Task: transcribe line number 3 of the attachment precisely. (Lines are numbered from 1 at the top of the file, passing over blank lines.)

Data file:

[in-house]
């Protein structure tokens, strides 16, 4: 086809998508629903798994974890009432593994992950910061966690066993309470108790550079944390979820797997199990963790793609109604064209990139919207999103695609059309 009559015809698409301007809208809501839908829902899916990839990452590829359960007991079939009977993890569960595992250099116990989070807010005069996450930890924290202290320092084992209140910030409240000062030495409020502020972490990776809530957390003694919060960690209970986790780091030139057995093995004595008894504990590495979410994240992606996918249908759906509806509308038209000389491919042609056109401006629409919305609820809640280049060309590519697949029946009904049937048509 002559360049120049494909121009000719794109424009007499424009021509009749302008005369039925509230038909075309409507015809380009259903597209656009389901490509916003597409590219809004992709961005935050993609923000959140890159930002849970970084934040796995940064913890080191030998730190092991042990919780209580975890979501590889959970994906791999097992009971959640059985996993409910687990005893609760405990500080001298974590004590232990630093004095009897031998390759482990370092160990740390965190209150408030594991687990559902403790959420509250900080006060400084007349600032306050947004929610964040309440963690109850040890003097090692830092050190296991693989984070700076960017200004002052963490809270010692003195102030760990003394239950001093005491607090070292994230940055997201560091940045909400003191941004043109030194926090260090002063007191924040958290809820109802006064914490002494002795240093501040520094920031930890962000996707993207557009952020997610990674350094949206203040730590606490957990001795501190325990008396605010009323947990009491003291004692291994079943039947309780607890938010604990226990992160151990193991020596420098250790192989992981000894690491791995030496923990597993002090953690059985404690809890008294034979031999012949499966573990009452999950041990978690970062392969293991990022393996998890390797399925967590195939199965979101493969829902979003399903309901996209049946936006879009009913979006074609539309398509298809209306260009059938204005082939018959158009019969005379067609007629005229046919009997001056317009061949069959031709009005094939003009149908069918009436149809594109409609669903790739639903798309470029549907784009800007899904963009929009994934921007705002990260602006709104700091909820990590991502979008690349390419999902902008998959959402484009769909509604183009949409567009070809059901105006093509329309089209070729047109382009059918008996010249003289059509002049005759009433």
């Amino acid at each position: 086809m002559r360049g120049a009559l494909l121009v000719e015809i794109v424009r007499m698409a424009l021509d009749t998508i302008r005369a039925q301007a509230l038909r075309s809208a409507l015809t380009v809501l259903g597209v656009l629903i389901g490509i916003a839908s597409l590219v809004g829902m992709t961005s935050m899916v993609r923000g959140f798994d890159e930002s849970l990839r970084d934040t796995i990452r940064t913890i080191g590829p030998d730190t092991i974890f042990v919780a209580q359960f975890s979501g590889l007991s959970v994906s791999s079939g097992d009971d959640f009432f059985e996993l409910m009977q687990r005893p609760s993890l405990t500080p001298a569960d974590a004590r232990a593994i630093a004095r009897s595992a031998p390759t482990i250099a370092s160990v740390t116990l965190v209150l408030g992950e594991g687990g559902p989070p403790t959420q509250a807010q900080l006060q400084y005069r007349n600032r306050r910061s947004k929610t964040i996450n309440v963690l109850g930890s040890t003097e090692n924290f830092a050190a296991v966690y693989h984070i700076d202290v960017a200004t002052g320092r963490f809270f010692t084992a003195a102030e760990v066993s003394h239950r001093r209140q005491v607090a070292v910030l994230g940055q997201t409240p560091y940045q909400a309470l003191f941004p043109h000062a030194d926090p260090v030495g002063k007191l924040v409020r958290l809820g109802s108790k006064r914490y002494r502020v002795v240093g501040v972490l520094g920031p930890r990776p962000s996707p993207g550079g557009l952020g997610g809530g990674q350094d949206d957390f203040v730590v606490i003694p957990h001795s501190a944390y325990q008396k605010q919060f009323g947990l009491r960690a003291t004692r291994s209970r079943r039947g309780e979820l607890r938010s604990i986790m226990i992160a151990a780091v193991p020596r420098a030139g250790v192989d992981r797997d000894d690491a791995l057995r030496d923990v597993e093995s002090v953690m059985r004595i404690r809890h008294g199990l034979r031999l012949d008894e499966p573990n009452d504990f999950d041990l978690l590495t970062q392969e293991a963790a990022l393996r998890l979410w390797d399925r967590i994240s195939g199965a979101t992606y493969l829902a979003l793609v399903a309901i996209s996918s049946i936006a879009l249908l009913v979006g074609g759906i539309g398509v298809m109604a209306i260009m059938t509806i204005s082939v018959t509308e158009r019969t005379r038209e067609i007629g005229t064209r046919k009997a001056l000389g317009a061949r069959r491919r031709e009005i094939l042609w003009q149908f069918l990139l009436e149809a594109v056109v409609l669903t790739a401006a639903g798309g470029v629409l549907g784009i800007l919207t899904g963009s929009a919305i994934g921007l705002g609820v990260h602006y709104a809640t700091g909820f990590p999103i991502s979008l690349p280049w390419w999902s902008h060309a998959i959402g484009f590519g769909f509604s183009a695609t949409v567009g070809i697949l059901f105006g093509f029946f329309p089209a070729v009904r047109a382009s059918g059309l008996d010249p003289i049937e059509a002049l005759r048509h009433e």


């Amino acid at each position: 086809m002559r360049g120049a009559l494909l121009v000719e015809i794109v424009r007499m698409a424009l021509d009749t998508i302008r005369a039925q301007a509230l038909r075309s809208a409507l015809t380009v809501l259903g597209v656009l629903i389901g490509i916003a839908s597409l590219v809004g829902m992709t961005s935050m899916v993609r923000g959140f798994d890159e930002s849970l990839r970084d934040t796995i990452r940064t913890i080191g590829p030998d730190t092991i974890f042990v919780a209580q359960f975890s979501g590889l007991s959970v994906s791999s079939g097992d009971d959640f009432f059985e996993l409910m009977q687990r005893p609760s993890l405990t500080p001298a569960d974590a004590r232990a593994i630093a004095r009897s595992a031998p390759t482990i250099a370092s160990v740390t116990l965190v209150l408030g992950e594991g687990g559902p989070p403790t959420q509250a807010q900080l006060q400084y005069r007349n600032r306050r910061s947004k929610t964040i996450n309440v963690l109850g930890s040890t003097e090692n924290f830092a050190a296991v966690y693989h984070i700076d202290v960017a200004t002052g320092r963490f809270f010692t084992a003195a102030e760990v066993s003394h239950r001093r209140q005491v607090a070292v910030l994230g940055q997201t409240p560091y940045q909400a309470l003191f941004p043109h000062a030194d926090p260090v030495g002063k007191l924040v409020r958290l809820g109802s108790k006064r914490y002494r502020v002795v240093g501040v972490l520094g920031p930890r990776p962000s996707p993207g550079g557009l952020g997610g809530g990674q350094d949206d957390f203040v730590v606490i003694p957990h001795s501190a944390y325990q008396k605010q919060f009323g947990l009491r960690a003291t004692r291994s209970r079943r039947g309780e979820l607890r938010s604990i986790m226990i992160a151990a780091v193991p020596r420098a030139g250790v192989d992981r797997d000894d690491a791995l057995r030496d923990v597993e093995s002090v953690m059985r004595i404690r809890h008294g199990l034979r031999l012949d008894e499966p573990n009452d504990f999950d041990l978690l590495t970062q392969e293991a963790a990022l393996r998890l979410w390797d399925r967590i994240s195939g199965a979101t992606y493969l829902a979003l793609v399903a309901i996209s996918s049946i936006a879009l249908l009913v979006g074609g759906i539309g398509v298809m109604a209306i260009m059938t509806i204005s082939v018959t509308e158009r019969t005379r038209e067609i007629g005229t064209r046919k009997a001056l000389g317009a061949r069959r491919r031709e009005i094939l042609w003009q149908f069918l990139l009436e149809a594109v056109v409609l669903t790739a401006a639903g798309g470029v629409l549907g784009i800007l919207t899904g963009s929009a919305i994934g921007l705002g609820v990260h602006y709104a809640t700091g909820f990590p999103i991502s979008l690349p280049w390419w999902s902008h060309a998959i959402g484009f590519g769909f509604s183009a695609t949409v567009g070809i697949l059901f105006g093509f029946f329309p089209a070729v009904r047109a382009s059918g059309l008996d010249p003289i049937e059509a002049l005759r048509h009433e």